In particular, he identified the "pernicious" principle of "prejudicial
interest", which "makes it an offence for an elected councillor to represent
the views of his constituents" in any instance where the councillor has
already declared a view before the meeting, even though this may have been
why he or she was elected.

The motion went on to point out how Mr Prescott's new system is poisoning
local democracy and ruining councillors' lives by encouraging a plethora
of "malicious, vexatious and ill-informed complaints".

It deplored the conferring of arbitrary powers on unelected officials such
as "over-zealous monitoring officers", and called on Mr Prescott to review
the entire system.

In particular, the motion asked him to abolish the offence of "prejudicial
interest", which prevents councillors from exercising their democratic
rights.

Despite a plea from the council's monitoring officer that the motion should be
watered down, it was overwhelmingly carried, by 29 votes to four. All the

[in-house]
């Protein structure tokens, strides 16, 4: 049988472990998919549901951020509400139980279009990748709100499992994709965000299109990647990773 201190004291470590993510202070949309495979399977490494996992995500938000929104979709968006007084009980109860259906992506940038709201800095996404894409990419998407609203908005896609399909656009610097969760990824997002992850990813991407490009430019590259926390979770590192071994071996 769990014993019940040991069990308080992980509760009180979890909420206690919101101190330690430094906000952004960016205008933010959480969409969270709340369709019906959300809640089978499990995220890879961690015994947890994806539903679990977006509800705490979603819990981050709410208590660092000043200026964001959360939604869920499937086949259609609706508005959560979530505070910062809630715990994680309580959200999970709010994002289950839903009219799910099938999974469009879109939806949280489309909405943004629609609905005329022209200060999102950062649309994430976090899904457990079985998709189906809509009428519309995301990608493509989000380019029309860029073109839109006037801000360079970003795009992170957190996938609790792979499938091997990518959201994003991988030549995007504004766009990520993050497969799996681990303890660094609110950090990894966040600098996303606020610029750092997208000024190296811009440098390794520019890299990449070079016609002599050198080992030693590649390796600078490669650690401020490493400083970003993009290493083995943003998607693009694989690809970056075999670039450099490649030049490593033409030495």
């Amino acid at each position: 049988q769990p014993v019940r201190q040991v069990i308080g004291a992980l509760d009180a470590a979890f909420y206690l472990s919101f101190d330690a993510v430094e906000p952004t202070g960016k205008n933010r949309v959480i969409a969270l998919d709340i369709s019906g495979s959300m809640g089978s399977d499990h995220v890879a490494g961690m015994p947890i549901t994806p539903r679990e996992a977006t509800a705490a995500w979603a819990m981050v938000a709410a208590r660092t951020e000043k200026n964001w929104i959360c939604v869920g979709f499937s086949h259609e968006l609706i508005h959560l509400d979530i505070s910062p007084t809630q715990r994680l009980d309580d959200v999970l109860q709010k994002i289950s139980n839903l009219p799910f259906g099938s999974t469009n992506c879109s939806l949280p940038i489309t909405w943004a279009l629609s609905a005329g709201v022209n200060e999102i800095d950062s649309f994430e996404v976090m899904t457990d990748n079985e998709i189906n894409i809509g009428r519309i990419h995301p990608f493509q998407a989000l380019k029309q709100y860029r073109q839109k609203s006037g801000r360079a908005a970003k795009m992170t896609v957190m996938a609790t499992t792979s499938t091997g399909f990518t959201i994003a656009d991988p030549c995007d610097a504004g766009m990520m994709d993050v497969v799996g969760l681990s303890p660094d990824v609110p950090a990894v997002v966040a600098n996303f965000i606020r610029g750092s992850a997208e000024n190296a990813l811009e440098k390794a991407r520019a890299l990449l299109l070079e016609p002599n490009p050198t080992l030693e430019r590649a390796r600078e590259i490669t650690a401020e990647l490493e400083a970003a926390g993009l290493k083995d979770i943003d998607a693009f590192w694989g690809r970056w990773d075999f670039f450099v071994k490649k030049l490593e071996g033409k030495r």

Conservative and Labour members voted for it. Only the Lib Dems voted against
or abstained.

Recalling the words of Bishop Latimer, "We shall this day light such a candle
in England as I trust by God's grace shall never be put out", I trust that
councillors across the land will be inspired to follow South Hams's shining
example.

Defra sits on farmers' cash

The Rural Payments Agency has made such a shambles of handing out EU
subsidies - worth more than £1 billion - to English farmers that the agency's
Northallerton office has had to recruit dozens of sixth-formers from the
local comprehensive to come in, between six and nine each evening, to help
sort out the mess.

This is easily the worst administrative fiasco the Government has created in
farming since the foot and mouth epidemic in 2001. Farmers submitted their
application forms, under the EU's new Single Farm Payment scheme, 11 months
ago.

However, thanks to the unique complexities of the system devised for England